When inflation roared, Dacia thrived. The inexpensive Renault brand is developing and attracting new customers. It aims to double its volume from 1 to 2 million vehicles per year by 2030 by abandoning its relatively simple image.
Selling cars to individuals has become a real challenge for manufacturers: they keep raising prices and potential customers are paralyzed by inflation and the cost of energy. But Dacia is on its way there. While in Europe, the new market fell by 9.9% from January to September, Dacia registered 14.3% more vehicles compared to 2021.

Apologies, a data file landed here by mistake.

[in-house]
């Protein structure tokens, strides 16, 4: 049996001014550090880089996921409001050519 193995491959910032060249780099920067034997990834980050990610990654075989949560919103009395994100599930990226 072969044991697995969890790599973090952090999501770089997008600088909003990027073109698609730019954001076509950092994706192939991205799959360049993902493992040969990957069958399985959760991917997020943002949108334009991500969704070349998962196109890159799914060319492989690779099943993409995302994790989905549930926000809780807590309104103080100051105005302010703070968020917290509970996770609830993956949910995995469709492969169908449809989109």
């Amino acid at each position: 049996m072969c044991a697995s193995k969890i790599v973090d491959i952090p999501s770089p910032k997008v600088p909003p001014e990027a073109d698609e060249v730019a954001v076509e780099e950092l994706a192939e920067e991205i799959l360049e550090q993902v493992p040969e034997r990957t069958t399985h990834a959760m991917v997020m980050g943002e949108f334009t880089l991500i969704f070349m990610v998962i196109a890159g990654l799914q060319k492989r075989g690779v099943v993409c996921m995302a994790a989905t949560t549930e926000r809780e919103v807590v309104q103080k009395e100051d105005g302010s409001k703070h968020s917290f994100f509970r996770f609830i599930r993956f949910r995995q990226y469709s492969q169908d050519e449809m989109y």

Selling cars to individuals has become a real challenge for manufacturers: they keep raising prices and potential customers are paralyzed by inflation and the cost of energy. But Dacia is on its way there. While in Europe, the new market fell by 9.9% from January to September, Dacia registered 14.3% more vehicles compared to 2021. The inexpensive brand of the Renault group benefits from its marketing dividends based on low prices. As a good seller, the CEO of Dacia, Denis le Vot, rejected the catalog. “If you want the cheapest electric car, we have the Spring. If you’re looking for the cheapest compact, we have the Sandero. And for the cheapest seven-seater, the Spring is here again,” he said. at its Dacia stand at the Mondial in Paris in October, where all the cars on display had the brand’s newly extended logo. Price brings in new categories of customers who are undercut by price increases of generic brands. “There are people who have a little money and say to themselves now: ‘There is no question about putting 28,000 euros on a car, I will go to Dacia’, for example for the Jogger, a cheap seven-seater sold from 16,000 euros” , continues Denis le Vot. True, Dacia raises its prices like everyone else. For a long time, it was no longer the car brand at 5,000 euros, the price that the Renault group sought when it got its hands on the Romanian manufacturer more than 15 years ago. However, its offer remains cheaper than the generalists on the market: from 10,990 euros for a Sandero. These new customers come at a time when Dacia is revamping its image. Launched in 2004 to provide emerging markets, the brand quickly offered a simplified low-cost offer for the European market, with a simple design, reaching the private market with 85% of its sales. For two years, it has been trying to make itself more attractive to urban users. “We told ourselves that we have to repaint the car and give it a new logo”, continued the CEO. A more refined design since the last Sandero. “We make important but not necessarily ugly cars”, summarizes Denis le Vot. This development is the result of the arrival in 2020 of a new CEO at the helm of the Renault group, Luca de Meo. He reformed the organization and gave some autonomy to brands, such as the cheap but very profitable Dacia. And given a mission: to double sales by 2030, from 1 to 2 million vehicles, with an operating margin of 15%, against 10% currently. A premium level of brand profitability. And it seems to be a good start for the brand, which continues to grow. “This year in Belgium, it even became the leader of the brand in the retail market (individuals, editor’s note), specified Xavier Martinet, director of sales, marketing and operations. And for Europe, in 2021, we will be 6.2 % share in the retail market. We have now reached 7.2%. The strengthening of the brand also aims to generate new customers. “We are aiming for a new market to cover: vehicles in the C-SUV segment, compact SUV, continued Xavier Martinet. This is where we find the volume and the profit. It represents 20 to 22% of the European market.” This compact SUV market, which includes the BMW X1, Toyota Rav 4, VW Tiguan and Peugeot 3008, among others, makes all manufacturers salivate. The Dacia has a C-SUV, the Duster, which is at the lower end of the segment. But the brand is preparing a slightly larger model, called the Bigster, scheduled for 2025. Before that, “we have to strengthen the brand, make it more stable,” says Xavier Martinet. Because there are people in the niche. At the industrial level, the strategy consists in developing several models on a new platform, CMF-B, which is also used for in the fifth generation of Renault Clio. It will be available from the end of 2020 with the Sandero, then the Jogger, and soon the Bigster. The price is explained by production in countries with low labor costs, Romania and Morocco, as well as in t technology shared with Renault. “Without Renault, there would be no Dacia”, believes Denis le Vot. There is also a design that is very focused on costs. “For example, a Jogger weighs 300 kg less than an equivalent competing car, says Xavier Martinet. At the price of steel today, that saves a lot of money. very powerful engine for a lighter car.” Only downside: a lower ranking in the Euro NCAP crash test, due mainly to the lightness of the vehicles and the more basic driver assistance. The cars stick to safety regulations but aren’t built as well as a Renault or a VW. Other elements that reduce costs: a simplified offer with a limited number of options. On the recipe side, the very low starting price encourages most customers to buy well-equipped models. Finally, last trick: the customer does not receive any discount. The big hope is to offer a Bigster at a price that can still attract more new customers, and not just in France. “Six years ago, a vehicle in the C-SUV segment was sold for 29,000 euros, today it is between 34,000 and 35,000 euros. With Euro7 (engine standards from December 31, 2025, Editor’s note), it can we reached 40,000 euros”, notes Denis le Vot. He hopes to make a good move on the fare of the future Bigster. “You still have to be on the customers’ radar. The big C-SUV markets in Europe are Germany and Great Britain. A German or British doctor has to think that the Bigster is not bad…” Dacia is also distinguished by a shy electric approach. The brand does not announce explosions of electric models, like VW, Peugeot, Citroën and … Renault. He brought out a small electric, the Spring, made in China, very urban… but that’s it. Nothing is planned for the next five years. “That said, we are at the level of the market, because Spring represents our sales of the same proportion of electric vehicles in registrations in the European Union in recent months, or 12% to 13%”, the said Denis le Vot. He assumes this very slow approach to electrification is because Dacia is definitely targeting the market of those who do not want (or cannot) pay the current high prices for electric cars, which far exceed 35,000 euros for a compact model. This approach stems from a distribution of roles within the Renault group. The Renault brand is pushing electrification, at high prices, and developing technologies to be shared with Dacia. When their costs, no doubt, will be reduced thanks to the volume of sales. “We need to have a real answer from 2028 to the replacement of the current generation of Sandero, added Denis le Vot. Perhaps it is a car with 400 km of autonomy rechargeable in three hours at a rate of 30% less. expensive. Or a cheaper model with a range of 300 km. Our goal is to reach customers who don’t have much money in Berlin, Paris, but also in Poland.” Dacia is sticking with thermal engines for now, until 2035, when only zero-emission cars can be bought in Europe. “We will continue with very efficient, competitively priced small thermal engines,” said the CEO, who also has hybrid engines, now arriving in the Jogger. From 2028 an electric Sandero will be launched, but it will be a multi-energy platform. The model will still be offered with a fuel engine. Even after the 2035 deadline, the manufacturer will continue to produce gasoline-powered vehicles, as Dacia sells almost as many cars in Europe as abroad, one million in total. Fuel-powered vehicles will continue to make the rounds in South America and Africa, although electrification may also take hold here and there. “Measures are also being prepared in Brazil or India,” added Denis le Vot.